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Martin v. Rock

United States District Court, W.D. New York

November 13, 2014

DOUGLAS K. MARTIN, Petitioner,
v.
DAVID ROCK, Respondent.

MICHAEL A. TELESCA, District Judge.

I. Introduction

Pro se petitioner Douglas K. Martin ("Petitioner") seeks a writ of habeas corpus pursuant to 28 U.S.C. § 2254 on the basis that he is being held in Respondent's custody in violation of his federal constitutional rights. Petitioner is incarcerated pursuant to a judgment entered against him on January 4, 2011, in New York State Supreme Court (Erie County), following his guilty plea to one count of second degree criminal possession of a weapon (N.Y. Penal Law ("P.L.") § 265.03(3)).

II. Factual Background and Procedural History

The conviction here at issue stems from Petitioner's possession, on March 31, 2010, of a loaded firearm (a semi-automatic pistol) in a place other than Petitioner's home or place of business. See N.Y. PENAL LAW § 265.03(3). On October 26, 2010, Petitioner appeared before Erie County Supreme Court Justice M. William Boller for a combined Huntley, Wade, and suppression hearing at which multiple Buffalo Police Department officers testified about the vehicle stop on March 31, 2010, that led to Petitioner's arrest. A summary of the relevant testimony follows.

At about 7:30 p.m. on March 31, 2010, Officer Chojnacki heard about 6 shots fired while conducting a traffic stop on Bird Avenue, between Grant and Herkimer, in the City of Buffalo. A motorist informed Officer Chojnacki that she had witnessed shots being fired; "she looked in her rear-view mirror, saw a dark-colored vehicle, [and] couldn't tell whether it was an SUV or a minivan through [sic] her angle." H.5.[1] After Officer Chojnacki forwarded this information to Detective Harvey Frankel, he was not involved further in the investigation.

When BPD Officer Obed Casillas responded to the call of shots-fired at about 7:34 p.m., he encountered the victim, Jayquan Owens ("Owens"), who stated that the vehicle containing the shooters was a "gold colored Buick", that two of the individuals inside the Buick were known as "Brazzy" and "Hollywood", and that "Brazzy" and "Hollywood" frequented the Shaffer Village area. H.8-9. As Owens was speaking to Officer Casillas, Detective Frankel relayed this information over the radio. Owens stated that "Brazzy" had fired the shots and that the passenger-seat occupant was a black male with dreadlocks. H.10-11.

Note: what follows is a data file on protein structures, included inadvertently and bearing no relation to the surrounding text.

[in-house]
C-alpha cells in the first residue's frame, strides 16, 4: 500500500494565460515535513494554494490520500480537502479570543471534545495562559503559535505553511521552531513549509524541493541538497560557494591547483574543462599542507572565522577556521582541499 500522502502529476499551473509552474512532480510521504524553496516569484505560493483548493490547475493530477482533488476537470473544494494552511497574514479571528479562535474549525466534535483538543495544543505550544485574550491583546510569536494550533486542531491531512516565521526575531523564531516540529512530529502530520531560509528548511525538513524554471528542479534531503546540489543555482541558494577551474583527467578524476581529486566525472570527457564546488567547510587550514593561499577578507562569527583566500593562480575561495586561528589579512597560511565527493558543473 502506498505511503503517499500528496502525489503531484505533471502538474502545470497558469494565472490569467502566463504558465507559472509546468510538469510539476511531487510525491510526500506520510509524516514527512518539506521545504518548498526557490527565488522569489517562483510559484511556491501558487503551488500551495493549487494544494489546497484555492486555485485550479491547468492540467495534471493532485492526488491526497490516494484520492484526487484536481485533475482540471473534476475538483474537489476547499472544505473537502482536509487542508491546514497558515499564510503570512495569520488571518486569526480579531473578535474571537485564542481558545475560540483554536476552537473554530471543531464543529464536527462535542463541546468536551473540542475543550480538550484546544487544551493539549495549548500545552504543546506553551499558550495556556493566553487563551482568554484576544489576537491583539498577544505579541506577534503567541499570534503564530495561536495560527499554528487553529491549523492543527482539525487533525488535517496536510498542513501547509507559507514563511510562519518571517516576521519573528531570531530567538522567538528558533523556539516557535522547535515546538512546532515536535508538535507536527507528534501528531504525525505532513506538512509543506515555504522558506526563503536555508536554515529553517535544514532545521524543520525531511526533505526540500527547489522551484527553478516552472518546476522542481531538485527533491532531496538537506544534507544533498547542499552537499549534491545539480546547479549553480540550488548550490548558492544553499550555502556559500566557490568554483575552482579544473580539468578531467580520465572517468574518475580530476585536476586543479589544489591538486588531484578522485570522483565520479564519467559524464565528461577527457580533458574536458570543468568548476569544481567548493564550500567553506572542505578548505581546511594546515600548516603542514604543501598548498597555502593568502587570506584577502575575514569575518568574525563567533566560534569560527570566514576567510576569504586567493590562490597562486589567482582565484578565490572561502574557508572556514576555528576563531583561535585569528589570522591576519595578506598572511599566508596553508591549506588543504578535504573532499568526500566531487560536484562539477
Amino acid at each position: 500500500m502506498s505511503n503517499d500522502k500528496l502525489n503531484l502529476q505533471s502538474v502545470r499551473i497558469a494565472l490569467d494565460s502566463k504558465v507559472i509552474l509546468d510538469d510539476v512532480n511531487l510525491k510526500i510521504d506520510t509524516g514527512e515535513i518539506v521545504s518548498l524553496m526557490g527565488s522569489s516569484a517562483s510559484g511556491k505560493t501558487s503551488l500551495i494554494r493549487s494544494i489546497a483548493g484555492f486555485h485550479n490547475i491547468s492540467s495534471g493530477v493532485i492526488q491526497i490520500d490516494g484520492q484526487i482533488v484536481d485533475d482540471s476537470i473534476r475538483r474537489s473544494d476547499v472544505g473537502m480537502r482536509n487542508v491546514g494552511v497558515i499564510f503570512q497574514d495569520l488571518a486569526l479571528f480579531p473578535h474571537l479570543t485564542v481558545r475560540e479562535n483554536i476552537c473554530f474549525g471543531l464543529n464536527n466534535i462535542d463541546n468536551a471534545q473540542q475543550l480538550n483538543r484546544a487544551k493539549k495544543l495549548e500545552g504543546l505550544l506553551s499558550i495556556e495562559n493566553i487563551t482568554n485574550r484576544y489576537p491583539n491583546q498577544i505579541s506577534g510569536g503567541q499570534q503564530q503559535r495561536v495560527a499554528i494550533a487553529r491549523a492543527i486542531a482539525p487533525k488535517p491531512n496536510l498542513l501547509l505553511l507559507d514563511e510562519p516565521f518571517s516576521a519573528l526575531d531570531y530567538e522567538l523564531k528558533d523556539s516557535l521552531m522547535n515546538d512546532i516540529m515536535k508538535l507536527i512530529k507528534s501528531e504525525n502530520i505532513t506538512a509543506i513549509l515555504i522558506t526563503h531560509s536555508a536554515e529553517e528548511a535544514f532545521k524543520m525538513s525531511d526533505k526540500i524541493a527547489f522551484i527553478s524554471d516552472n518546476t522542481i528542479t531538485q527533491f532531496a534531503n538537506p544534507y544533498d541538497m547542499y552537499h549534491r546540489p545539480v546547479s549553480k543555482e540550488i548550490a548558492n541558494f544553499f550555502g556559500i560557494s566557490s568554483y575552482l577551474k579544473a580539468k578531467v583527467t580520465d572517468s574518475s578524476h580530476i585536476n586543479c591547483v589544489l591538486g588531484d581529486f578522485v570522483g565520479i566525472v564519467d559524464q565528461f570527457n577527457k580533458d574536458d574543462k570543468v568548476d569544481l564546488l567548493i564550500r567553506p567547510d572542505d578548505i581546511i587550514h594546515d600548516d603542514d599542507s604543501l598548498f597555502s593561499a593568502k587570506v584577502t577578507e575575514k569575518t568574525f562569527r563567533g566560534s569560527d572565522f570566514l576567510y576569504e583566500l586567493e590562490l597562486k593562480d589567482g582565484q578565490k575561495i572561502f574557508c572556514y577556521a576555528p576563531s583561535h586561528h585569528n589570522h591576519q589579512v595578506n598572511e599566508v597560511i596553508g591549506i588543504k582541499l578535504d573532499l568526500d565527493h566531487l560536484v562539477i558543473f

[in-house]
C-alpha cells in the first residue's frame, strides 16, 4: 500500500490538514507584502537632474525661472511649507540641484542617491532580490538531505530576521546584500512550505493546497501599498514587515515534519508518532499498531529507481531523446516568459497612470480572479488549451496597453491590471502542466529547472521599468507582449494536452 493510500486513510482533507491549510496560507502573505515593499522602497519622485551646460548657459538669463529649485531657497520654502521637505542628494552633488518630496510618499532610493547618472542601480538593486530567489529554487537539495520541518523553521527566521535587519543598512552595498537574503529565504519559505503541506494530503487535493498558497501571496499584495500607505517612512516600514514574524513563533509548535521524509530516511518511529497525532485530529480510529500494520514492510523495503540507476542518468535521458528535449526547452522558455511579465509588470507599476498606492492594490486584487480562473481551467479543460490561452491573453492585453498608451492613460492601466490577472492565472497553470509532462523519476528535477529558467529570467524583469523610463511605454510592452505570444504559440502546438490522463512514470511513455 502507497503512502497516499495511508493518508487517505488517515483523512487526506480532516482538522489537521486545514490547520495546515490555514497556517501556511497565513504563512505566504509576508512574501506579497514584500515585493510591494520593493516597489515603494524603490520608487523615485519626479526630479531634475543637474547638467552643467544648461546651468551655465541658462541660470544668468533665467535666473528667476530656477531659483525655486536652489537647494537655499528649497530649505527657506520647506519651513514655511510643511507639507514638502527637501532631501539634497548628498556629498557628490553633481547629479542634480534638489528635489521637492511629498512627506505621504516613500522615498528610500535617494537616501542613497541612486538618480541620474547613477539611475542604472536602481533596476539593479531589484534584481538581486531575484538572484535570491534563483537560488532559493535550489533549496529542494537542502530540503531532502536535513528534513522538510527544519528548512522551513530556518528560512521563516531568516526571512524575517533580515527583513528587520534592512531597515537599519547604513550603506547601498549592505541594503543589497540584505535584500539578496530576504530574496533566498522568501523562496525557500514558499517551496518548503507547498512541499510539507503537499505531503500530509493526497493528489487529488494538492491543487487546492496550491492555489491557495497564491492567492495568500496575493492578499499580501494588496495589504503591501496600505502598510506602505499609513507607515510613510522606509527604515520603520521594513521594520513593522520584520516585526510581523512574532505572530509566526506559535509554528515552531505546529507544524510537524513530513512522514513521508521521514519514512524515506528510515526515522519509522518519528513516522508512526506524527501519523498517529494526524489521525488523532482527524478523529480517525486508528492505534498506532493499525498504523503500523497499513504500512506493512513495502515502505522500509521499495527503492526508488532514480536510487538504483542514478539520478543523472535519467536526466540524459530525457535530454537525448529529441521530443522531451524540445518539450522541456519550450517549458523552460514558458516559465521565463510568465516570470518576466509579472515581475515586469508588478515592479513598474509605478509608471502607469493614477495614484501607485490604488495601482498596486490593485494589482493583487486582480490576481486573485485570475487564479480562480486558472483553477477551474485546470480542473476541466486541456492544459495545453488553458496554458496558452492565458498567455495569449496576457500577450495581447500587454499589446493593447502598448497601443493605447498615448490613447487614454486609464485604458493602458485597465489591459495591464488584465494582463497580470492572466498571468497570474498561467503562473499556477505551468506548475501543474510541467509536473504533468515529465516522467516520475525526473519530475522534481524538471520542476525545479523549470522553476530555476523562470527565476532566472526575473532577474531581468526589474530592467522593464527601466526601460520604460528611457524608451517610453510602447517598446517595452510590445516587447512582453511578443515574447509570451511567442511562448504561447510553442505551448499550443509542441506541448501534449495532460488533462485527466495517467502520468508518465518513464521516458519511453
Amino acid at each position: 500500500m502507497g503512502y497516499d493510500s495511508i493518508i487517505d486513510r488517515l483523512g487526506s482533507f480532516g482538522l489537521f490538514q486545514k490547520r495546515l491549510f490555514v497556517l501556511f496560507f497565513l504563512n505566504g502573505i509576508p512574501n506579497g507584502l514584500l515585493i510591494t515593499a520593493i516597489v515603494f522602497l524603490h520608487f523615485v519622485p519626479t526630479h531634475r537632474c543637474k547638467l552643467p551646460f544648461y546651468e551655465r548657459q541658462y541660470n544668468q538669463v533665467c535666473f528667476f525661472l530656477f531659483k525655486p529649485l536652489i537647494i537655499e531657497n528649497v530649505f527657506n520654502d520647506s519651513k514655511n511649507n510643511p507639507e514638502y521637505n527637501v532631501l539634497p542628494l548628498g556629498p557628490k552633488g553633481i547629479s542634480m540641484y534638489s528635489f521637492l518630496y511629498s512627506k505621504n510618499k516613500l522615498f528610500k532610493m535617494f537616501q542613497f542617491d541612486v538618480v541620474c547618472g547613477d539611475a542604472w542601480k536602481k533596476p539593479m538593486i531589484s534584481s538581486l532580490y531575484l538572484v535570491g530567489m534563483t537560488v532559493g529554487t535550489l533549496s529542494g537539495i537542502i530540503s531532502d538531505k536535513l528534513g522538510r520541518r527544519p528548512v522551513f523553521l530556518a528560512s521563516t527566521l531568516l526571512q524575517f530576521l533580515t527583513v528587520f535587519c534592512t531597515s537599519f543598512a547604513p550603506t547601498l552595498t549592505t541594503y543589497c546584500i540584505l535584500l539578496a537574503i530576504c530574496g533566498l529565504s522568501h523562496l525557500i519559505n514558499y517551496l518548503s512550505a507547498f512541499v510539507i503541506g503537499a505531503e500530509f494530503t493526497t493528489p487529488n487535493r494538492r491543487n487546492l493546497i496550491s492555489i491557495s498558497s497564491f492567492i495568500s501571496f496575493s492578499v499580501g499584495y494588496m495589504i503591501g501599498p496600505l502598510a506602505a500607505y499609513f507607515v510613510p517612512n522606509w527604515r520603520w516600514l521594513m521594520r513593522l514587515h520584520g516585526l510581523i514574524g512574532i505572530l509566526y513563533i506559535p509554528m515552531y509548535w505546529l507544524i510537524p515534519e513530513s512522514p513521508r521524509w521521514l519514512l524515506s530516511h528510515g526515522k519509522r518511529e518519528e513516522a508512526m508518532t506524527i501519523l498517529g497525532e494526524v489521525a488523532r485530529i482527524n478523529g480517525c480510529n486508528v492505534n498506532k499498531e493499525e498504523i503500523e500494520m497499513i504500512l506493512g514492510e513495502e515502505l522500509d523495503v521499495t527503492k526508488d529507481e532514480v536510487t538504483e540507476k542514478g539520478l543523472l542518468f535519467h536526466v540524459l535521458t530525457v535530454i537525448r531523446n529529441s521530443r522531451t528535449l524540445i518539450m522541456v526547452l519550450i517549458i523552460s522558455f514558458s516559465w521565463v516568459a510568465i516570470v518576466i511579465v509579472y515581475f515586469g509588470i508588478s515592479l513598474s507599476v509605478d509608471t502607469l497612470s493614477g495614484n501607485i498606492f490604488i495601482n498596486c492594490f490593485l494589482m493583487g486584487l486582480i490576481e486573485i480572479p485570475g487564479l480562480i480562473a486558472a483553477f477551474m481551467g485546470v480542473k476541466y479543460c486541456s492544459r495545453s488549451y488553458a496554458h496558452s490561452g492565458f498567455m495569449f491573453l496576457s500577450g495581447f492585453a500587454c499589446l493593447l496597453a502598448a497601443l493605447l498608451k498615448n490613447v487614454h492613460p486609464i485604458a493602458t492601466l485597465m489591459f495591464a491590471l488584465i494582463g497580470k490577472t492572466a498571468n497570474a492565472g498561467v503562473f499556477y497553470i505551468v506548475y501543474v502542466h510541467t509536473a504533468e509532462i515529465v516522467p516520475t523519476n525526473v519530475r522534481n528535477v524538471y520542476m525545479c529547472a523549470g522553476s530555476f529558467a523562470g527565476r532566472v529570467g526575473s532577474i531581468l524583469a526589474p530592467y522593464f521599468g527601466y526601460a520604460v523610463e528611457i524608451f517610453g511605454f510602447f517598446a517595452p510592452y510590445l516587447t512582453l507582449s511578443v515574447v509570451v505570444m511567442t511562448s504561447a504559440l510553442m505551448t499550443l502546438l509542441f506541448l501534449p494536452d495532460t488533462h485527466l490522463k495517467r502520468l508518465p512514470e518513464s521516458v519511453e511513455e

BPD Officer Jimmie Larke heard the call of shots-fired and the description of the suspect's vehicle as a "tan Buick" with three black male passengers. H.14-15. Within about 10 minutes of the call, Officer Larke spotted a gold-colored Buick Century with three black males in it on Tonawanda Street, about two miles from the location of the shooting incident. H.15-17, 24-25. When Officer Larke stopped the vehicle on Rano Street near River Rock, he found Petitioner in the driver's seat. The individual in the passenger-seat was a black male with "braids", and the individual in the back seat was a "medium-skinned black male". H.18. After Petitioner got out of the vehicle, Officer Larke observed that he had been sitting on a small gun holster. H.18-19. Officer Larke then placed Petitioner under arrest. H.21.

During the stop, Officer Patrick Morrow assisted Officer Larke in removing Petitioner from the Buick Century. He observed the empty gun holster on the driver's seat and "something shiny" between a visible gap in the door frame and door panel. Once the door was fully opened, a silver-colored semi-automatic pistol fell out onto the pavement. H.40, 42.

Lieutenant Michael March, the supervisor on the scene of the traffic stop, testified that a description of the vehicle and its occupants was transmitted over the radio, and that the Buick was described as a "tan vehicle". Lieutenant March supervised the show-up during which Owens identified Petitioner as the person who shot at him. H.62-63.

Detective Carl Lundin collected the pistol as evidence and questioned Petitioner at the police station. During the interview with Detective Lundin, Petitioner stated that he was known as "Breezy". H.81, 83, 86-87.

At the conclusion of the suppression hearing, trial counsel noted that the some of the police radio transmissions indicated that there were mentions of other suspect vehicles (e.g., a black SUV and a grey Honda Civic), differing in description from the tan Buick Petitioner was driving that night. Justice Boller granted trial counsel's request for an adjournment to listen to certain additional recordings to determine whether or not there were transmissions mentioning that a tan Buick was the vehicle involved in the shooting.

On November 29, 2010, the parties appeared before Justice Bolling. Trial counsel noted that the prosecutor had produced the radio transmissions referenced at the end of the suppression hearing, and that she had listened to them with the prosecutor at the District Attorney's office. Subsequently, trial counsel arranged for Petitioner to be been brought into the courtroom, and trial counsel played the transmissions for him on her laptop computer. Trial counsel conceded that, after fully ...


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